The US has asked for: extending the nuclear restrictions; freezing ballistic missile tests; reducing Iranian terrorism in the region; wider International Atomic Energy Agency inspections, to include military facilities; and greater limits on advanced centrifuge research.
Could it live with one or two of those items being added to the deal, without getting some of the rest? Which one or two?
Or maybe a compromise deal is a smaller kick-the-can-down-the-road kind of agreement.
One of the signs that time for diplomacy is running out is that the European Union is finally doing something. England, France and Germany are making a unified loud push to get Iran not to breach the 300 kilogram enriched uranium limit on June 27, as it said it would this past Monday.
Rumors are flying around that after 13 months of stalling, the EU may finally make a significant transaction with Tehran through its INSTEX vehicle to avoid US sanctions.
Will that be enough for Khamenei to claim victory and back off of the June 27 and July 7 deadlines he set for Europe to help out?
Will the US take the gift, sigh in relief that it did not need to directly make a concession and look the other way?
Inject into all of this a significant decision about Iran’s finances and access to international banking, which is coming this Friday from the Financial Action Task Force, a powerful intergovernmental organization which leads global efforts to combat money laundering and terrorism financing.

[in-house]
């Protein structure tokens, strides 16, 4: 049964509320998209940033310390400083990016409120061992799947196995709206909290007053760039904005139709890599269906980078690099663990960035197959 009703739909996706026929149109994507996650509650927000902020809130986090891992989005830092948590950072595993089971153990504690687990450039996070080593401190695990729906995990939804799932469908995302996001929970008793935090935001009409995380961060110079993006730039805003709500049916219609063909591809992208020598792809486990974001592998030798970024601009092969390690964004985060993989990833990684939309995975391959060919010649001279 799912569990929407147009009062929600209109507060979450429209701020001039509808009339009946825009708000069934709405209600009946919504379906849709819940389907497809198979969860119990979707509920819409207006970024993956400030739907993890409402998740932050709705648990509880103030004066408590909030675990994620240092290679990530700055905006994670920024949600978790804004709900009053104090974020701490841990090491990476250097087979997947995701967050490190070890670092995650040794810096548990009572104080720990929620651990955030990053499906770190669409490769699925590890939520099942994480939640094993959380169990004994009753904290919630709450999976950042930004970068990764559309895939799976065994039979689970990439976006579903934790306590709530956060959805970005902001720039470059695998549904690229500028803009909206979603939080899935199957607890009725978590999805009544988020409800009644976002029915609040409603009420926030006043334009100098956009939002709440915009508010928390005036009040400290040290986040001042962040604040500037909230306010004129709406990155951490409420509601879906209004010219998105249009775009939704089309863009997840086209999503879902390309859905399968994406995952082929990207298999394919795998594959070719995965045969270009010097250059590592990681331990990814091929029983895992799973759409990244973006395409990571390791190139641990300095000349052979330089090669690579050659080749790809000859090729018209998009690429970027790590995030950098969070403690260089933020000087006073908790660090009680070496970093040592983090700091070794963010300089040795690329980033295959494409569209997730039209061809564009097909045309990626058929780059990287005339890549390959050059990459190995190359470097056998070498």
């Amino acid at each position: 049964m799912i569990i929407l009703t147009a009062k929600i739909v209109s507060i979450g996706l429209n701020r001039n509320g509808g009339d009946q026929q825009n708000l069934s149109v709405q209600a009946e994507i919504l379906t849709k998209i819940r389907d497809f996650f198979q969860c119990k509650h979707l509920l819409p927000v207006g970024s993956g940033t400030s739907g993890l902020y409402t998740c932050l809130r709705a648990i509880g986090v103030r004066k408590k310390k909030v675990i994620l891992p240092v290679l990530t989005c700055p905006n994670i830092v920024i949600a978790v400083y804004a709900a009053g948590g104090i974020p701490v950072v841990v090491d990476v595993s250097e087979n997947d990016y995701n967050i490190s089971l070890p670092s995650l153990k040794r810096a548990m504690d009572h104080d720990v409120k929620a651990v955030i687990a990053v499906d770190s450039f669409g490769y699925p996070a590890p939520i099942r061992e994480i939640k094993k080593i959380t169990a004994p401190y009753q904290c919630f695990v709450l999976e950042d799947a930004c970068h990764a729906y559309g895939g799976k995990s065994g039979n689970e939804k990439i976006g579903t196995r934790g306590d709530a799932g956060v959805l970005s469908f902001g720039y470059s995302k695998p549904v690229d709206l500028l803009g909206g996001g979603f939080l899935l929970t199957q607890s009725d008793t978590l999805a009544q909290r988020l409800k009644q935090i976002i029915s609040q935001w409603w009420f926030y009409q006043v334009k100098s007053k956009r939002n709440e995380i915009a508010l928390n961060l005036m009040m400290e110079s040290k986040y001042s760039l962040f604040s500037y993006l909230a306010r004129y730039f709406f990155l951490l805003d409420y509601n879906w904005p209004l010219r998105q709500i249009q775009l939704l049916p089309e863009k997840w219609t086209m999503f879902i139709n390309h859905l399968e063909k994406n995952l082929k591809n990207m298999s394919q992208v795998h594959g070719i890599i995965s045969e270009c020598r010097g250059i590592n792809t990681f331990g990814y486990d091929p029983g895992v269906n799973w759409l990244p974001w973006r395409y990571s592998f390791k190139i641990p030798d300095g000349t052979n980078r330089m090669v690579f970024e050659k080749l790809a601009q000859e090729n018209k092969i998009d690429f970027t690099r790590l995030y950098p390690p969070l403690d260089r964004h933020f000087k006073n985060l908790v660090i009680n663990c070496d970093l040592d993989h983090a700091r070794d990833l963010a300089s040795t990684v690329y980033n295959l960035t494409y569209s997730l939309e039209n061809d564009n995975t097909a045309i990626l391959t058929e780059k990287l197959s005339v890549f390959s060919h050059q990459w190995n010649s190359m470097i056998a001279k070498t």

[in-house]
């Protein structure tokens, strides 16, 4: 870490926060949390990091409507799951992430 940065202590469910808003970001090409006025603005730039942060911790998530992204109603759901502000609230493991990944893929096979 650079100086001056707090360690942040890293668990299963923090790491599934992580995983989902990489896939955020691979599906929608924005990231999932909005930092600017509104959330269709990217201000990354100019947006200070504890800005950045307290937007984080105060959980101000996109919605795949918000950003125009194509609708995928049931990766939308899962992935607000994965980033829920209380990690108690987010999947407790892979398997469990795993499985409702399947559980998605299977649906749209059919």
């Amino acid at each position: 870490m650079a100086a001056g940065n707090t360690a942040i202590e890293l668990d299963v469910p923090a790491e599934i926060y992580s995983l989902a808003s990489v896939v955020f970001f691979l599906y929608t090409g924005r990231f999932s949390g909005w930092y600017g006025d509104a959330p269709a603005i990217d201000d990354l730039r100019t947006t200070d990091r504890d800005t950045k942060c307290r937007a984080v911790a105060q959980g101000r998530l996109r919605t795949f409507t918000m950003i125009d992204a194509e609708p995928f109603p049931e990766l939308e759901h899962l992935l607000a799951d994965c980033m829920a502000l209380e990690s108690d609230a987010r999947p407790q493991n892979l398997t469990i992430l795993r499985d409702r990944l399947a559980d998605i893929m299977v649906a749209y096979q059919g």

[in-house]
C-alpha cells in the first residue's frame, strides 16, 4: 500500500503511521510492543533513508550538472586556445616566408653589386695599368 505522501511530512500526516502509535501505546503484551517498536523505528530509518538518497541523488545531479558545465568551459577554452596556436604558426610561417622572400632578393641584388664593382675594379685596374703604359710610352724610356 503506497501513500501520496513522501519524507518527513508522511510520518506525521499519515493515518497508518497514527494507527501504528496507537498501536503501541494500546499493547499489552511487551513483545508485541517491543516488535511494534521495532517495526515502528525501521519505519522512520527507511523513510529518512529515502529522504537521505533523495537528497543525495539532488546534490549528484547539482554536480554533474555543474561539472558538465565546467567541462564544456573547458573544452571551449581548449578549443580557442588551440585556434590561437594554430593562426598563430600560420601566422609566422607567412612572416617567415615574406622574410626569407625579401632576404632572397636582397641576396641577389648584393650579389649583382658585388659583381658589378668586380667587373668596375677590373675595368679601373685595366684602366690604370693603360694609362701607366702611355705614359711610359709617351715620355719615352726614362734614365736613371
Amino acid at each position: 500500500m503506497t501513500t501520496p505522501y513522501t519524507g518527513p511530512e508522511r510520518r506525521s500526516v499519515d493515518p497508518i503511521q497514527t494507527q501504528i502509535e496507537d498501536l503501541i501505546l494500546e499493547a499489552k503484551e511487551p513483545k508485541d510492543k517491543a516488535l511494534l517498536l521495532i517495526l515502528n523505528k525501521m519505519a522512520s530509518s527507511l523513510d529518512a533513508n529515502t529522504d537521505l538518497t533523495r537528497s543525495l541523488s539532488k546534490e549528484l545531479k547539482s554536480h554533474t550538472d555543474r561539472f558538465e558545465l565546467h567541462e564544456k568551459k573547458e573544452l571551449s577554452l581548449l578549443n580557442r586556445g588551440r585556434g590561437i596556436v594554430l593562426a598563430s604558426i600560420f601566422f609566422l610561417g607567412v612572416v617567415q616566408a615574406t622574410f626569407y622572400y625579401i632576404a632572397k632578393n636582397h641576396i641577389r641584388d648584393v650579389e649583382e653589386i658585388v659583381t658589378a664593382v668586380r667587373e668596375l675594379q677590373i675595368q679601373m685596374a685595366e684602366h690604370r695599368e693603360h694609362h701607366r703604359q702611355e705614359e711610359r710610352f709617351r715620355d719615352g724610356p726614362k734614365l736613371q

Will the FATF finally penalize Iran for an extended three-year failure to fully complete the checklist it was assigned to carry out to come into compliance with banking industry standards to avoid criminal transactions? Or will FATF give Tehran more time, as it has before?
Some more context is needed. Israel joined the FATF in December. Add that to the fact that the current FATF presidency is held by the US, with Friday’s meeting and announcement in Orlando, and there had been raised anticipation that this past February’s meeting or this Friday’s meeting would lead to a heavier crackdown on Iran.
FATF’S mixed message that came out in February meant that Tehran was not yet under increased pressure, but it gave Iran a June ultimatum which was more specific and threatening than the typically mild-sounding statements that the organization tends to put out a few times a year.